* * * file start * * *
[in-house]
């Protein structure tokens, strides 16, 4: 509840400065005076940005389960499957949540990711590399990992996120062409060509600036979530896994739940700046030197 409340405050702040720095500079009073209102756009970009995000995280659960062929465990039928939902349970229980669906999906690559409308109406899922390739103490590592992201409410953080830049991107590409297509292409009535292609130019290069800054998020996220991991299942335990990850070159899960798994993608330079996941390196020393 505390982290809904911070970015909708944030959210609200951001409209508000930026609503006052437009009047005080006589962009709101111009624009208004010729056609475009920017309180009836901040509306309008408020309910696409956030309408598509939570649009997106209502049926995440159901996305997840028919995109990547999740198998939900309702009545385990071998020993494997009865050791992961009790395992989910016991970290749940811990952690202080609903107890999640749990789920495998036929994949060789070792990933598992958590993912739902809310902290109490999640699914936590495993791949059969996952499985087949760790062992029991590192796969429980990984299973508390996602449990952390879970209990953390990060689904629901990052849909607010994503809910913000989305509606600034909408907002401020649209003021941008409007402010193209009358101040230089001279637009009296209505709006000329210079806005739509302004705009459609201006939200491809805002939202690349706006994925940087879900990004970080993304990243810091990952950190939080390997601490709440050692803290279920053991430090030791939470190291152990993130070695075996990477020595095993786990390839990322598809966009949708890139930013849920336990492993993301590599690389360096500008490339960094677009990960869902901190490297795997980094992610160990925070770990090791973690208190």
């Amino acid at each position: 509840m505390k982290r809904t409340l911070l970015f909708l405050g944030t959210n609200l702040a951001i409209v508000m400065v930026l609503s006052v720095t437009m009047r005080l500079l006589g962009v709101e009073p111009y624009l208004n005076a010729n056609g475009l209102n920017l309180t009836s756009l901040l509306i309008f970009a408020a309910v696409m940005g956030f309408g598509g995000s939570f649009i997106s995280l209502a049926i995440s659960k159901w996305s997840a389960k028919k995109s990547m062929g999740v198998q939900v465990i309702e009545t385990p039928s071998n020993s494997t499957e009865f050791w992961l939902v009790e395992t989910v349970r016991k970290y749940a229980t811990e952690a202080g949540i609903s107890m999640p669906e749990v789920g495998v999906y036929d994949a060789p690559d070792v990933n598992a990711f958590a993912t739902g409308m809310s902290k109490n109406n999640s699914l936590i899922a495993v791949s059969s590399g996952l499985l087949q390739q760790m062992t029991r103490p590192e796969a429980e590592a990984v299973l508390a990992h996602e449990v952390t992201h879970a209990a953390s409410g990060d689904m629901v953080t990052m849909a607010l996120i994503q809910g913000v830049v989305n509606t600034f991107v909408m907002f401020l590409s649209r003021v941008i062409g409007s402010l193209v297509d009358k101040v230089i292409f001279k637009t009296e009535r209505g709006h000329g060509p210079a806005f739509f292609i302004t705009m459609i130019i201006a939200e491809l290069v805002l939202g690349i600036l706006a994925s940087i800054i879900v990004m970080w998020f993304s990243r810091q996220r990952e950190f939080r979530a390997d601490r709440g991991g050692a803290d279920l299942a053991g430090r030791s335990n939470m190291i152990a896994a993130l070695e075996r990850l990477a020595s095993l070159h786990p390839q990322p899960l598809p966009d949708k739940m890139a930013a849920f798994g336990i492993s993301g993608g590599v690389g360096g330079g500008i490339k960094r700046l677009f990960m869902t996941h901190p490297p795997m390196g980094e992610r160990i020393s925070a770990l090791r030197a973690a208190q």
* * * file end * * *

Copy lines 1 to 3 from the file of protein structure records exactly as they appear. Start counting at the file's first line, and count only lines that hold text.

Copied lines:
[in-house]
């Protein structure tokens, strides 16, 4: 509840400065005076940005389960499957949540990711590399990992996120062409060509600036979530896994739940700046030197 409340405050702040720095500079009073209102756009970009995000995280659960062929465990039928939902349970229980669906999906690559409308109406899922390739103490590592992201409410953080830049991107590409297509292409009535292609130019290069800054998020996220991991299942335990990850070159899960798994993608330079996941390196020393 505390982290809904911070970015909708944030959210609200951001409209508000930026609503006052437009009047005080006589962009709101111009624009208004010729056609475009920017309180009836901040509306309008408020309910696409956030309408598509939570649009997106209502049926995440159901996305997840028919995109990547999740198998939900309702009545385990071998020993494997009865050791992961009790395992989910016991970290749940811990952690202080609903107890999640749990789920495998036929994949060789070792990933598992958590993912739902809310902290109490999640699914936590495993791949059969996952499985087949760790062992029991590192796969429980990984299973508390996602449990952390879970209990953390990060689904629901990052849909607010994503809910913000989305509606600034909408907002401020649209003021941008409007402010193209009358101040230089001279637009009296209505709006000329210079806005739509302004705009459609201006939200491809805002939202690349706006994925940087879900990004970080993304990243810091990952950190939080390997601490709440050692803290279920053991430090030791939470190291152990993130070695075996990477020595095993786990390839990322598809966009949708890139930013849920336990492993993301590599690389360096500008490339960094677009990960869902901190490297795997980094992610160990925070770990090791973690208190």
């Amino acid at each position: 509840m505390k982290r809904t409340l911070l970015f909708l405050g944030t959210n609200l702040a951001i409209v508000m400065v930026l609503s006052v720095t437009m009047r005080l500079l006589g962009v709101e009073p111009y624009l208004n005076a010729n056609g475009l209102n920017l309180t009836s756009l901040l509306i309008f970009a408020a309910v696409m940005g956030f309408g598509g995000s939570f649009i997106s995280l209502a049926i995440s659960k159901w996305s997840a389960k028919k995109s990547m062929g999740v198998q939900v465990i309702e009545t385990p039928s071998n020993s494997t499957e009865f050791w992961l939902v009790e395992t989910v349970r016991k970290y749940a229980t811990e952690a202080g949540i609903s107890m999640p669906e749990v789920g495998v999906y036929d994949a060789p690559d070792v990933n598992a990711f958590a993912t739902g409308m809310s902290k109490n109406n999640s699914l936590i899922a495993v791949s059969s590399g996952l499985l087949q390739q760790m062992t029991r103490p590192e796969a429980e590592a990984v299973l508390a990992h996602e449990v952390t992201h879970a209990a953390s409410g990060d689904m629901v953080t990052m849909a607010l996120i994503q809910g913000v830049v989305n509606t600034f991107v909408m907002f401020l590409s649209r003021v941008i062409g409007s402010l193209v297509d009358k101040v230089i292409f001279k637009t009296e009535r209505g709006h000329g060509p210079a806005f739509f292609i302004t705009m459609i130019i201006a939200e491809l290069v805002l939202g690349i600036l706006a994925s940087i800054i879900v990004m970080w998020f993304s990243r810091q996220r990952e950190f939080r979530a390997d601490r709440g991991g050692a803290d279920l299942a053991g430090r030791s335990n939470m190291i152990a896994a993130l070695e075996r990850l990477a020595s095993l070159h786990p390839q990322p899960l598809p966009d949708k739940m890139a930013a849920f798994g336990i492993s993301g993608g590599v690389g360096g330079g500008i490339k960094r700046l677009f990960m869902t996941h901190p490297p795997m390196g980094e992610r160990i020393s925070a770990l090791r030197a973690a208190q």